Love in a warm climate
ONE of the most rewarding items historians can come across is a diary or letter penned by a character who figures prominently in the story.
In my previous article, I recounted that Colonel Owen Peel Wethered booked into the Grand Hotel Taoro whenever he was visiting Tenerife. He kept a close eye on how the construction of his villa was progressing.
We know for certain that on one occasion he brought with him his niece, Miss Edith Drake, his sister’s daughter, who had just turned 28 years old. How do we know this? Well, she wrote a charming letter home to her mother after arriving in Tenerife.
I hope that the reader will find that the few extracts that follow not only define Edith’s character but bring to life the culture and way of life of the Orotava Valley during this period of settlement by the health seekers.
The Colonel and his niece disembarked at Santa Cruz. Edith had been quite sea-sick throughout the journey and was confined to her cabin. She was in good company as Charles Darwin suffered the same malady at the start of his voyage on the Beagle in 1832 and was too ill to set foot on the island.
Here is part of her letter:
“English Grand Hotel, Puerto de Orotava, Teneriffe. Oct 28, 1894
My own most precious Darling
At about 9.30 a.m. on Friday, October 26th we left the ‘Kaikoura’. She had anchored a few hundred yards from land, and we went ashore in a small boat. Such a queer looking line of Spanish boys were standing on the landing steps, one saucy little urchin looked up at me and said: “Ta ra ra boom di ay” with great pride! Evidently, the only English he knew.
The Colonel had his own horses and trap waiting for them at the quay side.
Before we started, Uncle Owen, to my great amusement, introduced me formally to his Spanish coachman who bowed and took off his hat. Uncle O says that the Spaniards are very proud; if you come down on them with grand English ways, and lord it over them, they will hate you and be very nasty, but if you treat them as your equals or even superiors and in a friendly way, they are the most loving, kind-hearted people imaginable. There’s nothing they won’t do for anyone who treats them well. In speaking to even a beggar, you must say: “Your Grace!”
Uncle Owen would have his little joke. Could this be the same man who’d caused such havoc at the Library Committee meeting?
Edith describes the journey to Puerto Orotava and the approach in glowing terms. Then continues:
“It did one good to see Uncle Owen; he was like a schoolboy out on a holiday! He didn’t seem to know what to do with himself, he was so intensely happy to get back, so proud of it all and so delighted to see even the peasants. We drove first to see Mrs Boreham who nursed Ivy. (Ivy was one of the Colonel’s daughters). Her house is quite near the Hotel. It is impossible to describe her garden, every plant, shrub and tree seems weighed down with flowers of every size, shape and colour imaginable. Uncle Owen was so excited at seeing them again and didn’t seem to know how to tear himself away but it was getting late for him to be out and about so we couldn’t stay long.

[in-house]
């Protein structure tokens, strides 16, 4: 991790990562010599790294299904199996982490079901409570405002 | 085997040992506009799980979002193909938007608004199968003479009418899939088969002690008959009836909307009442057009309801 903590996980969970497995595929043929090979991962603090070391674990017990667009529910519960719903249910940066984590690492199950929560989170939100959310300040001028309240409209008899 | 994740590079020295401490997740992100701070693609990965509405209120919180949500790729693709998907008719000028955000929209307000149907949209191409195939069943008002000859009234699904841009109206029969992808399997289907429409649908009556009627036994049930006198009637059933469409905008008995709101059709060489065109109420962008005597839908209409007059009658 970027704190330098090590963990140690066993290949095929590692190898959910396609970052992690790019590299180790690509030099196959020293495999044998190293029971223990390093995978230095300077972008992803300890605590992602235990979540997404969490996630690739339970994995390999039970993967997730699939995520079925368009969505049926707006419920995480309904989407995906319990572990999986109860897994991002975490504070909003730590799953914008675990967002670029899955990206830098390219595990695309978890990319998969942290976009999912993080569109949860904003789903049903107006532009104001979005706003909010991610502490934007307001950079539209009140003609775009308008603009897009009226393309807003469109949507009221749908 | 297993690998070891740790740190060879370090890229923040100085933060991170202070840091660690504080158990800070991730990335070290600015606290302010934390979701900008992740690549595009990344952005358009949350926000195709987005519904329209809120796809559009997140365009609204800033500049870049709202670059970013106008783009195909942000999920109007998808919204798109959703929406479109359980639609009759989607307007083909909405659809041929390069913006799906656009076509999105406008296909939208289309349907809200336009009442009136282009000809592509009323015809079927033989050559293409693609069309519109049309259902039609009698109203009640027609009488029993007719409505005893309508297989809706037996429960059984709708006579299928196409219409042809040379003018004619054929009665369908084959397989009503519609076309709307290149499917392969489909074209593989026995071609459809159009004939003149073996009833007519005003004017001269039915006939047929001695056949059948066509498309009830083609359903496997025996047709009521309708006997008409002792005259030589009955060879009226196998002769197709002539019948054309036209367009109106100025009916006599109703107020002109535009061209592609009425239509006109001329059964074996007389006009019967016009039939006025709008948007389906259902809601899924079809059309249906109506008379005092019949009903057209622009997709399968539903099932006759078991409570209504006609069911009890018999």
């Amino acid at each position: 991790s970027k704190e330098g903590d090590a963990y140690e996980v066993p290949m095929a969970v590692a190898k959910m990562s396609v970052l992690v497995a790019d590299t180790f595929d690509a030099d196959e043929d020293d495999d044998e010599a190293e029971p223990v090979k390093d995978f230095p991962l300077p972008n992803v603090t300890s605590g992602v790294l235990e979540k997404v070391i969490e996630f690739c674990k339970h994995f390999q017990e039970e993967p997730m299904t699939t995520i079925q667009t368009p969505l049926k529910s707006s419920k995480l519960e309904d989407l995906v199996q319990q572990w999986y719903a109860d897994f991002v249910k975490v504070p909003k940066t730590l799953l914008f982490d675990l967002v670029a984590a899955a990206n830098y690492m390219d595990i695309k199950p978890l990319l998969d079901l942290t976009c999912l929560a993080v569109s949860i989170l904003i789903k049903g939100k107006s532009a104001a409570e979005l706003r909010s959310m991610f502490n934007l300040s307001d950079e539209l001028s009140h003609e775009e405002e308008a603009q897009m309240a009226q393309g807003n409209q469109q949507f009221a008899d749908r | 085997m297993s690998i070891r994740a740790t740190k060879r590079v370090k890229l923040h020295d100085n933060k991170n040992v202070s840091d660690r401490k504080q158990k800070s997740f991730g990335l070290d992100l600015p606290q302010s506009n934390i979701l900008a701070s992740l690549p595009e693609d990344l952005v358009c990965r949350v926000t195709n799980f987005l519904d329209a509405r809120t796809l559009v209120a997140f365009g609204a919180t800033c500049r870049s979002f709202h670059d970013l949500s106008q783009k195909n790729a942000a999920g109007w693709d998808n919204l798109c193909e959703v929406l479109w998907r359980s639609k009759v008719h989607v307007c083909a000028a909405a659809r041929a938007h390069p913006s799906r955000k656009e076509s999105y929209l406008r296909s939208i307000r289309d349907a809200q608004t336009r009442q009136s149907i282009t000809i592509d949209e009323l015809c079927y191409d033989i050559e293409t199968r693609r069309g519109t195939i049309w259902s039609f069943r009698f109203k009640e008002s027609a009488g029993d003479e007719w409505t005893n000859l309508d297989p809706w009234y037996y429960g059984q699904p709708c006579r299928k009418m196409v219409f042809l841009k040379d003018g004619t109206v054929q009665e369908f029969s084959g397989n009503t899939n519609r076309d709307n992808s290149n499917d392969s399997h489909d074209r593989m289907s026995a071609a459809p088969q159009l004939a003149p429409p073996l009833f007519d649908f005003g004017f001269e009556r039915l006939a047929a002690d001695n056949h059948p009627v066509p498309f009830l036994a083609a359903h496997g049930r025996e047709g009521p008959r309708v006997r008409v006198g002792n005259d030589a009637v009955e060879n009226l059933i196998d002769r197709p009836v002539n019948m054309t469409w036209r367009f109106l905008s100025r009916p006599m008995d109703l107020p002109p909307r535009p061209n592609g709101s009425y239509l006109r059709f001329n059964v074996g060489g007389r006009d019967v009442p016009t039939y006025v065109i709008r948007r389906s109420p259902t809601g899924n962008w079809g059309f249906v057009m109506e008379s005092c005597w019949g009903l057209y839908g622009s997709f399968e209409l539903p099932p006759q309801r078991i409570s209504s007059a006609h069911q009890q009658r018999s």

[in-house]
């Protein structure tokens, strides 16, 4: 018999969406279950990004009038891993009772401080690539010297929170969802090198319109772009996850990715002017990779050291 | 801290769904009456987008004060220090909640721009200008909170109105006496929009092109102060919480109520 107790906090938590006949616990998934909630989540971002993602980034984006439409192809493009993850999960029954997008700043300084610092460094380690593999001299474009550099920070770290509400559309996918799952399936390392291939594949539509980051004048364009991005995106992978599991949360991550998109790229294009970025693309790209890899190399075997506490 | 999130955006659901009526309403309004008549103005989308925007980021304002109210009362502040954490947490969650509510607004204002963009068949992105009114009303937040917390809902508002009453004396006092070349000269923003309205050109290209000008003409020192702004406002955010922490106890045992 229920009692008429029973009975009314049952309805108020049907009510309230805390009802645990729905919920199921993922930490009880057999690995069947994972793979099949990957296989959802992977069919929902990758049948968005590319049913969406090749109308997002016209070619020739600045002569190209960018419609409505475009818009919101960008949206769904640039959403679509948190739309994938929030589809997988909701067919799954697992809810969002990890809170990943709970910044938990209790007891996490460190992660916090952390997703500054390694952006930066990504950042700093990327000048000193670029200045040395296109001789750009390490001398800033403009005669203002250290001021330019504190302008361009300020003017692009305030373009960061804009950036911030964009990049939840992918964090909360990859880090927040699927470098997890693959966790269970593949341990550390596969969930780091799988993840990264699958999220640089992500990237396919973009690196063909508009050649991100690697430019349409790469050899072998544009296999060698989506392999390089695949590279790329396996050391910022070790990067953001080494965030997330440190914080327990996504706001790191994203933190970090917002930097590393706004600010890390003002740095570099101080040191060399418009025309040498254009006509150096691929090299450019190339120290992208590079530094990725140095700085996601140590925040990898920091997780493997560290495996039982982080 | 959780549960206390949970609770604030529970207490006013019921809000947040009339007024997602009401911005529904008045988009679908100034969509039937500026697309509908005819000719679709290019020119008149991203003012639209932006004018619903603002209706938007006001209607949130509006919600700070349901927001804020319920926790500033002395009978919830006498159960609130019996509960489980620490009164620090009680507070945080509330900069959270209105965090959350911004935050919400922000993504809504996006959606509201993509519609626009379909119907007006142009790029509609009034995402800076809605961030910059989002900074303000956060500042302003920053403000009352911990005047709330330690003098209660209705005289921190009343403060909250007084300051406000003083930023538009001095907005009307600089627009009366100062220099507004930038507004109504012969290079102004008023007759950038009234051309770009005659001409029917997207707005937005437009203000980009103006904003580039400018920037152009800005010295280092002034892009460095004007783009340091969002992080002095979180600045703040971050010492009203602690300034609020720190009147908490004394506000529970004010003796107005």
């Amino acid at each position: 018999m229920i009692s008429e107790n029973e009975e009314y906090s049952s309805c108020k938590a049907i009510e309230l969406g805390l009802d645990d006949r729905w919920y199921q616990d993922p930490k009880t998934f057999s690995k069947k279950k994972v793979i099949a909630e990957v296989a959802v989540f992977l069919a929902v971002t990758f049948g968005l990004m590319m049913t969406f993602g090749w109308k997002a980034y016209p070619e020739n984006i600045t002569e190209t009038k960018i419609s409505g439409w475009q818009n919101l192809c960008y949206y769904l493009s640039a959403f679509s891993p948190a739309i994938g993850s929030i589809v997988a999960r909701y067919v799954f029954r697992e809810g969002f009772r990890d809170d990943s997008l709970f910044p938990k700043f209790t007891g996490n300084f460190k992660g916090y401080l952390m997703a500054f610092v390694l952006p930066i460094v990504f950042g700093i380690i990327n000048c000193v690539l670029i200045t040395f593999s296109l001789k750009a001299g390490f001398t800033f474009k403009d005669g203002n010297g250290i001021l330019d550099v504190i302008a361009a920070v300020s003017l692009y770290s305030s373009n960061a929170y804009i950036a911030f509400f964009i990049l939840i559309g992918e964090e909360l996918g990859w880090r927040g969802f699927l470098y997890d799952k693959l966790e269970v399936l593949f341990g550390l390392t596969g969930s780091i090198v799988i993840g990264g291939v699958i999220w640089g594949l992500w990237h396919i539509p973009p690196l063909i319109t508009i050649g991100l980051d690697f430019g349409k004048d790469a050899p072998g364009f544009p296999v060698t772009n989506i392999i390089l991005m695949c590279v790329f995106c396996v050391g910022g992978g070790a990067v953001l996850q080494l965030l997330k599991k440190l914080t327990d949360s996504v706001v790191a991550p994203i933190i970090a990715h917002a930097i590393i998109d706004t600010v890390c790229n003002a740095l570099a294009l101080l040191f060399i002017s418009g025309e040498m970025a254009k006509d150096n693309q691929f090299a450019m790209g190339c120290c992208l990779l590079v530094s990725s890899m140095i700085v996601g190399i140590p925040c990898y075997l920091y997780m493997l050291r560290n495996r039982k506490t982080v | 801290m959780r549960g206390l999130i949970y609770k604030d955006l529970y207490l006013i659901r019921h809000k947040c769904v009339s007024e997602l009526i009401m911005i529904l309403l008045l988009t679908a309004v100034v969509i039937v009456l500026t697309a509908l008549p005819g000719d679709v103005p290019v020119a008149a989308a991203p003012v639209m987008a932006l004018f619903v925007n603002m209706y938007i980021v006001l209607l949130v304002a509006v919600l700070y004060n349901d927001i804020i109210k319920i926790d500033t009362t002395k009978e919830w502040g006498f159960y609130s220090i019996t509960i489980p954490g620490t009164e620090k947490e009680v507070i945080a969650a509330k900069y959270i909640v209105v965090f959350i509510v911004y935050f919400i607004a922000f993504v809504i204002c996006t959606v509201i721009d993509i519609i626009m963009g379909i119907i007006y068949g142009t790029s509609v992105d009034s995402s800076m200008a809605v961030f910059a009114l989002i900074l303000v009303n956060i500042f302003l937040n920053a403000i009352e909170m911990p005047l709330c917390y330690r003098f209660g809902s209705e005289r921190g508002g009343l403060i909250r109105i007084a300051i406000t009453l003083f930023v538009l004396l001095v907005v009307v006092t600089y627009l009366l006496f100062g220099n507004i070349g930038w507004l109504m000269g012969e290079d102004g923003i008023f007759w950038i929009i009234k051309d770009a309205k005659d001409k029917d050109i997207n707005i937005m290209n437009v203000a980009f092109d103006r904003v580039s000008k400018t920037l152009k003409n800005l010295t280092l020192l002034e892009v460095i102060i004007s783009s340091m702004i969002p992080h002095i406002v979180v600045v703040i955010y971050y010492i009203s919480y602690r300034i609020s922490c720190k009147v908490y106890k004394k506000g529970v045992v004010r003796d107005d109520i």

When we got to the hotel, you never saw such a welcome as we had. The Spaniards seemed to quite worship him! They don’t seem to do things by halves and show their feelings very much. I could hardly help laughing, all the hotel staff seemed to be on the steps and the manager Don Domingo had been waiting in the garden all afternoon and had not had any lunch, he was so afraid of not being there to welcome him.
All the Spanish housemaids came running as fast as they could, their white head dresses streaming behind them; even they seized Uncle O on all sides, shaking his hands in both theirs, squeezing his arms and anything else they could get hold of and shouting together at the very tops of their voices, in Spanish, laughing and making such a noise. Of course, I couldn’t understand a word. As soon as we had had some tea, I went over to Miramar with Uncle Owen. It is quite close and Mr and Mrs Hamilton-Boyle are there now.
Due to her sea sickness, Edith was confined to bed and her recovery took a couple of days during which she found herself in some very comical situations with the Spanish maids. When she surfaced she and Uncle Owen rode out.
Yesterday afternoon Uncle O drove me to see his house “Robado”. They have built up to the top of the first storey. Very nice indeed, built of a pretty dark grey, native stone, with a white stone round the windows and doors. It looks in the distance like Bath stone. It is very difficult at this stage to judge the size of rooms, but they will be very large, the drawing room is larger than Uncle O’s room at home, but he tells me you saw the plans, so know all about the house.
Unfortunately, the final sheet(s) of this warm and amusing letter are missing.
But we will save our first impression of Edith and set the scene. In the last article we saw the Rev Arthur Humphreys, in 1902, resign his position as Chairman of the Library Committee.